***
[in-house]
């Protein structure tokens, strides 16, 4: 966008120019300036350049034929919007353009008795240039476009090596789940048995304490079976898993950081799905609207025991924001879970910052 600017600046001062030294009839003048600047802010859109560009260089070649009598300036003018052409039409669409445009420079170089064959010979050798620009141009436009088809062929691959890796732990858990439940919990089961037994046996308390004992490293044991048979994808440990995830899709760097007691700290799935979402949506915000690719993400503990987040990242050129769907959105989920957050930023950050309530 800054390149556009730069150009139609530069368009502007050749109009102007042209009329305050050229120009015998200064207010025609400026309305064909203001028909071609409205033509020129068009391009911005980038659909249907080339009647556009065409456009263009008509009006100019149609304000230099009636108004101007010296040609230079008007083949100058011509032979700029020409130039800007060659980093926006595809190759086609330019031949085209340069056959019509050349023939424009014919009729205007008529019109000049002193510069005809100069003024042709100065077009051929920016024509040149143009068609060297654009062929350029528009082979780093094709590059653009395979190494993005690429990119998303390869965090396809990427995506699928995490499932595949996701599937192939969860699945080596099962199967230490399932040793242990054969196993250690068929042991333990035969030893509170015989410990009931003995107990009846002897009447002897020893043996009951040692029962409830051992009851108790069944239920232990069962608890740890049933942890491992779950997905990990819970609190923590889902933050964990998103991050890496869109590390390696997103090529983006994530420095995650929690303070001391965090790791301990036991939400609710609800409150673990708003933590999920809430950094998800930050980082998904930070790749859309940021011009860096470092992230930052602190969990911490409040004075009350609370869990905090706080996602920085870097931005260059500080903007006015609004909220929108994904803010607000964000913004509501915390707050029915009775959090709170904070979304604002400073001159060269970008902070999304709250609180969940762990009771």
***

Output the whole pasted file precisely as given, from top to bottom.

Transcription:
[in-house]
């Protein structure tokens, strides 16, 4: 966008120019300036350049034929919007353009008795240039476009090596789940048995304490079976898993950081799905609207025991924001879970910052 600017600046001062030294009839003048600047802010859109560009260089070649009598300036003018052409039409669409445009420079170089064959010979050798620009141009436009088809062929691959890796732990858990439940919990089961037994046996308390004992490293044991048979994808440990995830899709760097007691700290799935979402949506915000690719993400503990987040990242050129769907959105989920957050930023950050309530 800054390149556009730069150009139609530069368009502007050749109009102007042209009329305050050229120009015998200064207010025609400026309305064909203001028909071609409205033509020129068009391009911005980038659909249907080339009647556009065409456009263009008509009006100019149609304000230099009636108004101007010296040609230079008007083949100058011509032979700029020409130039800007060659980093926006595809190759086609330019031949085209340069056959019509050349023939424009014919009729205007008529019109000049002193510069005809100069003024042709100065077009051929920016024509040149143009068609060297654009062929350029528009082979780093094709590059653009395979190494993005690429990119998303390869965090396809990427995506699928995490499932595949996701599937192939969860699945080596099962199967230490399932040793242990054969196993250690068929042991333990035969030893509170015989410990009931003995107990009846002897009447002897020893043996009951040692029962409830051992009851108790069944239920232990069962608890740890049933942890491992779950997905990990819970609190923590889902933050964990998103991050890496869109590390390696997103090529983006994530420095995650929690303070001391965090790791301990036991939400609710609800409150673990708003933590999920809430950094998800930050980082998904930070790749859309940021011009860096470092992230930052602190969990911490409040004075009350609370869990905090706080996602920085870097931005260059500080903007006015609004909220929108994904803010607000964000913004509501915390707050029915009775959090709170904070979304604002400073001159060269970008902070999304709250609180969940762990009771």